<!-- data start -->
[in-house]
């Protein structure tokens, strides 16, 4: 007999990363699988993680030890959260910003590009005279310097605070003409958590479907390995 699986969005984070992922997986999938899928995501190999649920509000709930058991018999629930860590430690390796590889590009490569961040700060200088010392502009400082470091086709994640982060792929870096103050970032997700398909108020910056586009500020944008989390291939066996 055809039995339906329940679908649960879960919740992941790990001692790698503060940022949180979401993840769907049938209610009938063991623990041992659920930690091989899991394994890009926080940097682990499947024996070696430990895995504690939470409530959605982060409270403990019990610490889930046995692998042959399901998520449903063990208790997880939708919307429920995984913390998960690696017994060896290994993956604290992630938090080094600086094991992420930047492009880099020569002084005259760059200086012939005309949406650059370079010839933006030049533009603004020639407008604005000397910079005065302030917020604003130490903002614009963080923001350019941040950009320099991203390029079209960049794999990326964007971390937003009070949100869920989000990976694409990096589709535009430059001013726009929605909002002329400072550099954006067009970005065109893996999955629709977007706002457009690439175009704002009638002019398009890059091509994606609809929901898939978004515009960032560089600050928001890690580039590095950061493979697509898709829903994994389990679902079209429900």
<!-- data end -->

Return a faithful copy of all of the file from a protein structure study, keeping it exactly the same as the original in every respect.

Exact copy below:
[in-house]
């Protein structure tokens, strides 16, 4: 007999990363699988993680030890959260910003590009005279310097605070003409958590479907390995 699986969005984070992922997986999938899928995501190999649920509000709930058991018999629930860590430690390796590889590009490569961040700060200088010392502009400082470091086709994640982060792929870096103050970032997700398909108020910056586009500020944008989390291939066996 055809039995339906329940679908649960879960919740992941790990001692790698503060940022949180979401993840769907049938209610009938063991623990041992659920930690091989899991394994890009926080940097682990499947024996070696430990895995504690939470409530959605982060409270403990019990610490889930046995692998042959399901998520449903063990208790997880939708919307429920995984913390998960690696017994060896290994993956604290992630938090080094600086094991992420930047492009880099020569002084005259760059200086012939005309949406650059370079010839933006030049533009603004020639407008604005000397910079005065302030917020604003130490903002614009963080923001350019941040950009320099991203390029079209960049794999990326964007971390937003009070949100869920989000990976694409990096589709535009430059001013726009929605909002002329400072550099954006067009970005065109893996999955629709977007706002457009690439175009704002009638002019398009890059091509994606609809929901898939978004515009960032560089600050928001890690580039590095950061493979697509898709829903994994389990679902079209429900």